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Thursday, 15 August, 2002, 14:42 GMT 15:42 UK
Memorial for 1952 flood disaster
Flood damage at Lynmouth
The floods led to huge damage and deaths in 1952
Hundreds of people have attended a memorial service for the 34 people who died during a flood disaster 50 years ago.

The Bishop of Exeter, the Right Reverend Michael Langrish, led a service on Thursday marking the day when the Devon village of Lynmouth was engulfed in a torrent of water.

The parish church at Lynton was full as 200 people listened to the service, the first of a day-long series of events.

Dozens of homes were wrecked when floods swept down a steep valley sending 90 million tonnes of water through the village in one of the UK's worst disasters.


I remember a lot of those people who perished that night - it is those people we should remember

Survivor Derek Harper
Relatives of the flood victims were among the hundreds who gathered in the coastal village for the anniversary.

Some of those who took part in the huge clean-up operation in the wake of the devastation also returned to north Devon for the event.

Bishop Langrish led prayers to those who died and during an address to the congregation spoke about those currently suffering from flooding across Europe.

"Who can stand in this setting without being stunned by the beauty of the place," he said before the service.

Walk of witness

"And then you remember what happened 50 years ago and there is that sense of horror still.

"Your heart goes out to those who lost relatives."

Retired policeman Derek Harper, awarded the George Medal for his rescue efforts during 27 hours of duty, said: "I remember a lot of those people who perished that night - it is those people we should remember."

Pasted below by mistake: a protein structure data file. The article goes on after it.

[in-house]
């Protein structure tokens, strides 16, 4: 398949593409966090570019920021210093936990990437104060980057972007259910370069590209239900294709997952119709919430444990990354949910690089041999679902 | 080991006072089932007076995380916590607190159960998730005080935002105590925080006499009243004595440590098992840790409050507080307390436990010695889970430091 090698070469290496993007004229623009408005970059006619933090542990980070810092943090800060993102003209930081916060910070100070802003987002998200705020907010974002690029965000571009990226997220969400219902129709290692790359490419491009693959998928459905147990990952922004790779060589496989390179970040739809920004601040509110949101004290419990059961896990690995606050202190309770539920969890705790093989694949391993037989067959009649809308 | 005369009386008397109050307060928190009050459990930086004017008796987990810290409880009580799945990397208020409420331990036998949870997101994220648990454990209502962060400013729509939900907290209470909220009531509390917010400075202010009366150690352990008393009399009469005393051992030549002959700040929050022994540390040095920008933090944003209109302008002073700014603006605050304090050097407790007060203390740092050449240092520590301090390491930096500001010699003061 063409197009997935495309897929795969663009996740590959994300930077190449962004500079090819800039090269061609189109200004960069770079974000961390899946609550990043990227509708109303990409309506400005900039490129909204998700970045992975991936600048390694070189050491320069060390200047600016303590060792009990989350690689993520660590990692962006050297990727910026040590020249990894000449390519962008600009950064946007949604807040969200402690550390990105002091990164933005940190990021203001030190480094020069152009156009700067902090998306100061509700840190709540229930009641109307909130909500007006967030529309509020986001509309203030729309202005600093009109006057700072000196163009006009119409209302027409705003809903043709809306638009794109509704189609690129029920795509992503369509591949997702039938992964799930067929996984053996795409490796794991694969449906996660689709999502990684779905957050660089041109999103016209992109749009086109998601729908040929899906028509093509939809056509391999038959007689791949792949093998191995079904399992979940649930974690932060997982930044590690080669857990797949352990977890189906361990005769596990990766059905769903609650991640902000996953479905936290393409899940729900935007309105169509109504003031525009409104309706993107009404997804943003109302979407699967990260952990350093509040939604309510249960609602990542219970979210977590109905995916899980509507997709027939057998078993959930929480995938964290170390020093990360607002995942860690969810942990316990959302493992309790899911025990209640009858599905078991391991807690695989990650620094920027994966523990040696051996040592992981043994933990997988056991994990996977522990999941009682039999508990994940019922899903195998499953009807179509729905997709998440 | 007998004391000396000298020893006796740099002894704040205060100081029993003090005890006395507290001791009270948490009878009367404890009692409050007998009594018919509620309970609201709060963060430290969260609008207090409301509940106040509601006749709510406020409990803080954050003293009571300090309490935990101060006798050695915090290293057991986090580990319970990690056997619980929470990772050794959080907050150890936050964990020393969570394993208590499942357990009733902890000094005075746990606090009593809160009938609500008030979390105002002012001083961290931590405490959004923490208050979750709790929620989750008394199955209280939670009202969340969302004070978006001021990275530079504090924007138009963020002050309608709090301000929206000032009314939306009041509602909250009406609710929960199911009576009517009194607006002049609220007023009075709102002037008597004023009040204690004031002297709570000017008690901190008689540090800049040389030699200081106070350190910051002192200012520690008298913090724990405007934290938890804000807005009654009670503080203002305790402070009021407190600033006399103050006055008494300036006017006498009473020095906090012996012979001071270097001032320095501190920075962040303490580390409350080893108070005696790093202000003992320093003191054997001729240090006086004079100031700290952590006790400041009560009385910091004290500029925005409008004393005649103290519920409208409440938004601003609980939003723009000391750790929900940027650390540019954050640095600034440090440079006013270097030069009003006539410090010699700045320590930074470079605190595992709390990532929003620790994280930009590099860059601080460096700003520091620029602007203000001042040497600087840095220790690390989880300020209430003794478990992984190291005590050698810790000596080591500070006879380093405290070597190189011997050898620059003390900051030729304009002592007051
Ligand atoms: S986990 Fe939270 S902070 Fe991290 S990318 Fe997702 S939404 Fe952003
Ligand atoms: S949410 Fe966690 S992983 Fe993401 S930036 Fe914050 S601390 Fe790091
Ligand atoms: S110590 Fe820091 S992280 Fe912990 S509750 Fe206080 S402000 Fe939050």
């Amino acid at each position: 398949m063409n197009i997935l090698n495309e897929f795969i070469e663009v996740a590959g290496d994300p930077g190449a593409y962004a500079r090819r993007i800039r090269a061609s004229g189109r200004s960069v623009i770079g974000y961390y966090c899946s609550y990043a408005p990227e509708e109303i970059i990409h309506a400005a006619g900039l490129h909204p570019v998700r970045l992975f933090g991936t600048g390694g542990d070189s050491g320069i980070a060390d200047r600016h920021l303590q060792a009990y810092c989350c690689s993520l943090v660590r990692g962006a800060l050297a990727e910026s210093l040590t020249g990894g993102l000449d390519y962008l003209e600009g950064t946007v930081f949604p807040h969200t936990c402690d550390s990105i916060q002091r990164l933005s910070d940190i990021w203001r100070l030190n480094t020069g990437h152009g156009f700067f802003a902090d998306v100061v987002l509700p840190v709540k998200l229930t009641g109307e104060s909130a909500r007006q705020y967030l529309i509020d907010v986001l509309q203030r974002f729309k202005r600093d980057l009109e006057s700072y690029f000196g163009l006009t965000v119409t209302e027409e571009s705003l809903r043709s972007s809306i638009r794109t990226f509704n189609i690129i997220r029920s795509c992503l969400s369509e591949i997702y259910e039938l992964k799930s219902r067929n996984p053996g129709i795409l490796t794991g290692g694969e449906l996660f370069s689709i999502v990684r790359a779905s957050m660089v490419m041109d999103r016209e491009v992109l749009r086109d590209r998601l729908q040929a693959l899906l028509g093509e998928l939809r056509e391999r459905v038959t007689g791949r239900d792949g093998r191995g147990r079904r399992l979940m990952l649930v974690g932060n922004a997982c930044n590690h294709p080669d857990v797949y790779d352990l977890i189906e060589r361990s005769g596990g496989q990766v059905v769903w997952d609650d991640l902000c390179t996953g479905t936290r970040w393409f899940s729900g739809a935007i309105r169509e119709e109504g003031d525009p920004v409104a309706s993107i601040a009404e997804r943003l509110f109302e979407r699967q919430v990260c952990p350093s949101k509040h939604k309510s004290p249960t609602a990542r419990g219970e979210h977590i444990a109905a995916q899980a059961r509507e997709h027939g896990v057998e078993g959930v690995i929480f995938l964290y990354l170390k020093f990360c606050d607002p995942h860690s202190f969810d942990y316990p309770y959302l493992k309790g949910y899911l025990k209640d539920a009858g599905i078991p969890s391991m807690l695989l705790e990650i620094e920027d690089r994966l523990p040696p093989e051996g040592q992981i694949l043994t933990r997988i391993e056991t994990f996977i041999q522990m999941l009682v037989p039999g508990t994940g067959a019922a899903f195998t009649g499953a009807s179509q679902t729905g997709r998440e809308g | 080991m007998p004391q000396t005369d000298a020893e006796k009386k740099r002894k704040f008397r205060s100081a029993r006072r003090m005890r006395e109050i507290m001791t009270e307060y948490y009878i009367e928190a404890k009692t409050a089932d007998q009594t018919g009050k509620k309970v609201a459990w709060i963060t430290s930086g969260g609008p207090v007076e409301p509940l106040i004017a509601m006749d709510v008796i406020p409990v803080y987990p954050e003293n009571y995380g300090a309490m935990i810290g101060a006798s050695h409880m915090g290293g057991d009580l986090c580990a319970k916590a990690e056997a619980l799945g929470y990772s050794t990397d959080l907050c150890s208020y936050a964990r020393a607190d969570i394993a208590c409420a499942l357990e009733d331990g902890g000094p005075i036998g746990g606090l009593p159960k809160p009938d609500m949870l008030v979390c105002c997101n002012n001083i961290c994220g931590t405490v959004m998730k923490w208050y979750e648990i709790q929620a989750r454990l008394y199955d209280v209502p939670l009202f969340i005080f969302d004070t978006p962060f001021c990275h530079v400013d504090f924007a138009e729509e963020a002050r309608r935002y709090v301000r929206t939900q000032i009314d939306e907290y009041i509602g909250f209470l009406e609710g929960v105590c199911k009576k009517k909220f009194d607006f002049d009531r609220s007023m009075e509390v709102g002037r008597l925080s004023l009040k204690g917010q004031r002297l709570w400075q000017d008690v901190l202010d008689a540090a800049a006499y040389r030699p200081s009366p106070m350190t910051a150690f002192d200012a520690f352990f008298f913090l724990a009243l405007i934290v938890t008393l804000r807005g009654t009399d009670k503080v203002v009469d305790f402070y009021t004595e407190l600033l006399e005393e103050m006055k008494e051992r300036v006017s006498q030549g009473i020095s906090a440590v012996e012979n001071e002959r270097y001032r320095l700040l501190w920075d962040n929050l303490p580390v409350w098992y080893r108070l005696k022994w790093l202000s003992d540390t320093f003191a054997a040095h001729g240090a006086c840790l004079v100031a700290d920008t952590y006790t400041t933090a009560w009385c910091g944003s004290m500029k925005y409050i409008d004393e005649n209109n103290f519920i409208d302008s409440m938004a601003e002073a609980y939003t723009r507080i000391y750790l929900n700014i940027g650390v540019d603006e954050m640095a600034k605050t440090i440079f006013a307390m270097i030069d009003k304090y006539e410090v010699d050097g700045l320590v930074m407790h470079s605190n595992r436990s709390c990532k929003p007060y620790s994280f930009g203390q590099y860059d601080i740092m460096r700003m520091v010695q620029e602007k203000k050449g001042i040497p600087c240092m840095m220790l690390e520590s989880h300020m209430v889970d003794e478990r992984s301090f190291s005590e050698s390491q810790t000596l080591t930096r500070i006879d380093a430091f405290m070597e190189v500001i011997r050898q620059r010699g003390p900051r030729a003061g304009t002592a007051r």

The Bishop is set to lead a walk of witness along the banks of the East Lyn and West Lyn rivers, which over flowed in 1952.

Lynmouth flooding
Many lost their homes in the floods
The Lord Lieutenant of Devon is set to unveil a memorial wooden cross to the victims on the Lyndale bridge at Lynmouth.

The memorial cross was suggested by the Bishop of Exeter at the time of the disaster, the late Right Reverend Robert Mortimer, at a memorial service two weeks after the floods.

The 10-feet high cross was made by 63-year-old boatbuilder Richard Berry, who survived the flood as a teenager.

The disaster happened after 9.1 inches of rain fell on nearby Exmoor in a 24-hour period, sending water and rocks crashing down on Lynmouth through the darkness.

Doves released

Seven people were killed in other Exmoor villages which felt the destructive force of floodwater pouring down narrow valleys, including Parracombe, Filleigh, Simonsbath, Withypool, Exford, Winsford and Dulverton.

The names of the 34 who died are to be read out during the main memorial service in the centre of Lynmouth.

Finally 34 doves are to be released by local school children from the village harbour to end the day's event.

The vicar of Lynton and Lynmouth, the Reverend Phil Ringer, said: "Doves are the creatures in the Bible who came back and told Noah the flood was over."

 WATCH/LISTEN
 ON THIS STORY
The BBC's Sarah Morris
"A simple cross of Exmoor oak will be erected as a memorial"

Click here to go to Devon
See also:

30 Oct 00 | UK
29 Oct 00 | Scotland
29 Oct 00 | UK
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